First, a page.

"I'm confused. It sounds like you've been busy. How is that hibernation?" Not only did I binge on carbs and spend the winter in bed (pneumonia's a beast), I shut down almost completely. Blog hiatus, very few tweets, no sudden movements. If I moved a muscle, something would blow up and the whole thing would be over. Hold your breath, cross your fingers, try not to pass out. Have you ever felt like that? Like your world is a closet full of crystal champagne flutes and you're wearing an inflatable sumo suit? I thought, if I held really still, nothing could go wrong.

So it's not exactly hibernation but that's how I looked at it. Maybe cryogenics is more accurate. I don't know. All I know is I'm at least five pounds heavier and I can almost braid the hair on my legs.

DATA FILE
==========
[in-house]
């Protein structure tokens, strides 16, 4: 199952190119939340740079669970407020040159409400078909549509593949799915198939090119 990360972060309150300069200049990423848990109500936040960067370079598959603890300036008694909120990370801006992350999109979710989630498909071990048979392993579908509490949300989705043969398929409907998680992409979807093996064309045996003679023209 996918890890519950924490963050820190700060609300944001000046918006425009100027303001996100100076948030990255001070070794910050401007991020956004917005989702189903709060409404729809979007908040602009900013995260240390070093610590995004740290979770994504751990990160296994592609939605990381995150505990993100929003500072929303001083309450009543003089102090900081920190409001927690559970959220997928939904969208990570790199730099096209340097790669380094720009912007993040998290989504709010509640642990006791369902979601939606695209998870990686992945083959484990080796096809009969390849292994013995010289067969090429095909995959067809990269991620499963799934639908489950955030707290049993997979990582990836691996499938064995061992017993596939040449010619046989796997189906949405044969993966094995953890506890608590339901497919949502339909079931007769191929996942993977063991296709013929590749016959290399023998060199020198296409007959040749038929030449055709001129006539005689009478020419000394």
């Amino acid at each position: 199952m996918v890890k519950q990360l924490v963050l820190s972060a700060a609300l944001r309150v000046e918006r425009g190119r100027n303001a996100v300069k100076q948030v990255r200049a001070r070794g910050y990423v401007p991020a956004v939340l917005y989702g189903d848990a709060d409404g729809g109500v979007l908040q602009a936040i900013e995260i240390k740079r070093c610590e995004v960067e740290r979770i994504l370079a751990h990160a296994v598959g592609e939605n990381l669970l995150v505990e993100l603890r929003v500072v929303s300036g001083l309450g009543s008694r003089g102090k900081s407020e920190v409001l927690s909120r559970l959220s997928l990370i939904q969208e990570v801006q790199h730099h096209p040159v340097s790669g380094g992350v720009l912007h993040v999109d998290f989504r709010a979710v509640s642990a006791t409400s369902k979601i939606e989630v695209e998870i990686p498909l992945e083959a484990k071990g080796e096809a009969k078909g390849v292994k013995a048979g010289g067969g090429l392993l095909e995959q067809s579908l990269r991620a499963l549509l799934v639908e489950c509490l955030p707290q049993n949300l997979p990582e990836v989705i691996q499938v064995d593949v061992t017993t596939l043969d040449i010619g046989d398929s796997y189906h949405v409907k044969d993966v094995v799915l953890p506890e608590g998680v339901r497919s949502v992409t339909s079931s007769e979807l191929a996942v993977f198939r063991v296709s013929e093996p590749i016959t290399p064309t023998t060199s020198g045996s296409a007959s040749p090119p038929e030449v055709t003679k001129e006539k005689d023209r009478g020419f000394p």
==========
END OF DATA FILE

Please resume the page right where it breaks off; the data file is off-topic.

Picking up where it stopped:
It was an existential crisis over toilet paper that snapped me out of it. Yesterday, I stood in front of the Charmin at Sam's Club for a good twenty minutes, trying to remember whether I buy the red Charmin or the Blue Charmin. Ultra strong or ultra soft. I've bought the same stupid toilet paper for years. YEARS. I was absolutely lost. I tried picturing the color in my bathroom closet. Red? Blue? Did I need ultra strong toilet paper? Have I been using ultra soft all this time? Why can't I have both strength and comfort? Why can't there be a purple package that just says "ultra" and is both strong and soft? I wouldn't be pressured into making a choice like that. I would not. I would show those bastards at Proctor & Gamble. I'd buy Charmin basic, grit my teeth and endure flimsy, abrasive toilet paper just to stick it to The Man. They call it bath tissue for heaven's sake. BATH tissue. No one in their right mind uses toilet paper in the bathtub. Give me a break. Idiots. Stupid idiots.